Driving along the A48 towards Newnham, the signpost marked ‘Bullo Pill’ has always rather intrigued me. So last week I set off there to visit Pete Simpson’s studio. He is an art teacher, photographer and sculptor of ….imps and things.
I park under some old railway arches and Pete greets me, leading me through to his lovely garden studio.
The shelves are crammed with all kinds of goblins, imps, trolls and elves. Pete tells me that his interest in creating fantasy sculpture started over 30 years ago when he first saw the work of Brian Froud in the animated fantasy adventure film, ‘The Dark Crystal’.
I am fascinated by the level of detail in these polymer clay creatures : their warty faces, clothing, dirty looking toenails and tiny accoutrements. The fabrics are found materials – old dyed dishcloths, scraps of leather, hessian and muslin.
Although the characters are mainly male, I’m told that their collectors are frequently female. I enquire whether Pete has vivid dreams.
I think about sculptor Anthony Gormley’s ‘moments of lived time’ (see my February blog), and how these 30cm high beings might reflect aspects of existence. With my therapist’s wondering, I ponder the Froud/Freud connection. Pete also mentions the influence of H. P. Lovecraft (I thought they were a 70s band ?).
He also works to commission and is currently making a giant tooth which will be covered with special cleaning imps for a dentist’s surgery in Canada.
Think less cute tooth fairies?
Pete attends various fantasy markets and gatherings for example, the Faerie Festival in Glastonbury, a Fantasy Forest event in July at Sudeley Castle.
And of course, he will be opening his studio as part of farOpen 2019, Venue 24.
As I took my leave, Pete said that I hadn’t asked him the two questions that he’d most expected:
‘How long do they take to make?’
‘Had you thought of creating a film?’
You’ll have to visit Bullo Pill yourself to get the answers. It’s almost under a bridge, and you’ll certainly encounter a few trolls.
Later, as I was looking up H.P. Lovecraft, I came across the following quote:
“Pleasure to me is wonder—the unexplored, the unexpected, the thing that is hidden and the changeless thing that lurks behind superficial mutability. To trace the remote in the immediate; the eternal in the ephemeral; the past in the present; the infinite in the finite; these are to me the springs of delight and beauty.”
― H.P. Lovecraft
A.T. April 2019
I’ve been drawing a daily self-portrait since the beginning of last September. I started a couple of days before my last birthday (I was on holiday at the time), and I haven’t stopped.
I’m certainly not the first person to create self-portraits. Many artists, from Van Dyck, Rembrandt, Van Gogh, to Lucien Freud, and Louise Bourgeois, have painted self-portraits. And there are lots of variations on the theme: Ryan Gander, for example, painted the palette that he used to create his self-portraits, and there is an artist, Bryan Lewis Saunders, who painted self-portraits whilst on different drugs. (He ended up with mild brain damage).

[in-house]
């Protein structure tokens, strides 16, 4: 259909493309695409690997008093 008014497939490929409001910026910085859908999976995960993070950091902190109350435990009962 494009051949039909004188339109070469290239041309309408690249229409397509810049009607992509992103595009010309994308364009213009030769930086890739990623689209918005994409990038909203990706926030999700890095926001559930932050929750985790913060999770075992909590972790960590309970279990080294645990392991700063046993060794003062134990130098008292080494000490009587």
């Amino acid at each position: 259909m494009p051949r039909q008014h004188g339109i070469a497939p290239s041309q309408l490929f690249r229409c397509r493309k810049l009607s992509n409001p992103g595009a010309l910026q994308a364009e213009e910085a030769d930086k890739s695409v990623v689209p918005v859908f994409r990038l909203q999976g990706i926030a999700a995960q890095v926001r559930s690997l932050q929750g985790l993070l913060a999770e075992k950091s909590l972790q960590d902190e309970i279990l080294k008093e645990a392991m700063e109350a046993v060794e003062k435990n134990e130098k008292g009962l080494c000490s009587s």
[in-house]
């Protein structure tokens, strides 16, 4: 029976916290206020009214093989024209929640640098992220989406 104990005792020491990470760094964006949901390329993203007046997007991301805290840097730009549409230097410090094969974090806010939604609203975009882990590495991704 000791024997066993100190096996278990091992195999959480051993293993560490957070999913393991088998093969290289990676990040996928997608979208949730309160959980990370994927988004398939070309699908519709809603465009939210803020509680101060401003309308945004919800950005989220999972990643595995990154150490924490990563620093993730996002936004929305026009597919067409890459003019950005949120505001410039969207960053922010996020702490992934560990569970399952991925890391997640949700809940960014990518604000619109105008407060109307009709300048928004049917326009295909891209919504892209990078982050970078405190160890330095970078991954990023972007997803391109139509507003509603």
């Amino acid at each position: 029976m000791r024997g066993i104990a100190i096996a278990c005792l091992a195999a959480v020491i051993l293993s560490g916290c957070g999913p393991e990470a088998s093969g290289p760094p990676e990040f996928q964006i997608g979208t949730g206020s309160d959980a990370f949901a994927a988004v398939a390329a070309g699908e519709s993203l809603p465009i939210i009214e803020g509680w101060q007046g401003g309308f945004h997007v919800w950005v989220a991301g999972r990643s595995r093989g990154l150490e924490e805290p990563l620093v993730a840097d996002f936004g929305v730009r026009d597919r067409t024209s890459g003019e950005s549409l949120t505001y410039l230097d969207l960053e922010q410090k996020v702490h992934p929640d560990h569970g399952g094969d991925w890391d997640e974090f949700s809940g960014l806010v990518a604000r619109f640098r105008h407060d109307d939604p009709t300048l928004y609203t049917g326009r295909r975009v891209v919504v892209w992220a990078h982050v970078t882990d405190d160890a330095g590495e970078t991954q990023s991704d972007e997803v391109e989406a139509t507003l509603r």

It is not original.
I don’t really know why I started – something of a challenge perhaps?
I have posted some of them on my Instagram page (annies_haul). It is interesting to hear people’s comments:
Boredom has set in at times, so I have experimented with slightly different media, but always restricting myself to black and white. I have longed for colour.
I have also tried drawing with my non-dominant hand/with my eyes shut/from memory. Some of the most interesting self portraits have been with my non-dominant hand, and it’s amazing how (good?) some of the non-dom/eyes shut ones have turned out.
Am I validating my existence? Is it healing? Do they represent aspects of self? Do I need to do this in order to be able to capture the essence of someone else? Is it a load of rubbish?
I’m a stubborn person and I am hoping to continue this madness for a year. I have so far thought about making some kind of stop frame animation using the sketches, or perhaps some textile work…
I think that my drawing and observational skills have improved a little. We are taught to draw faces from a very early age, but we don’t really draw what we see. It’s a bit like the house with four windows and the tree outside – how many of us really live in a house like that?
So the staring at myself will continue. Maybe there is a song in it?
I heard a scratching in the attic the other day. I was reminded of a book I read a while back: ‘The Owl Service’ by Alan Garner. That had a scratching in the attic too - a ghostly one?
Perhaps it’s a metaphoric scratching?
During the long dark days of winter we retreat to the home, huddle around fires, eat comfort foods. Spring is just around the corner and it’s time to heed the scratching (whatever it means) as we begin to step outside and reconnect with the outside world.
I watched sculptor Antony Gormley’s ‘How art began’ programme recently (I’m still indoors… by the fire). He is travelling the world, exploring cave paintings. Some of the art works date from over 48,000 years ago. I was struck by a sense of common humanity: stencilled hands appearing in places across the world from Spain, France to Indonesia and Australia. Gormley talks about ‘a moment of lived time’. Making marks invokes a presence, a fleeting projection of who we are, a reflection of our existence. When we make art we are truly alive.
So, the scratching. It’s time to make a space, take a walk, tidy the studio, consider projects, new directions.
More prosaically, time to think about making an application to open your studio this year. With galleries closing, those that remain end up charging ever increasing commission which has the effect of making art even more expensive. One of the tenets of farOpen is to get art ‘seen and sold’ and opening your own space is a great way to achieve that.
And the scratching ?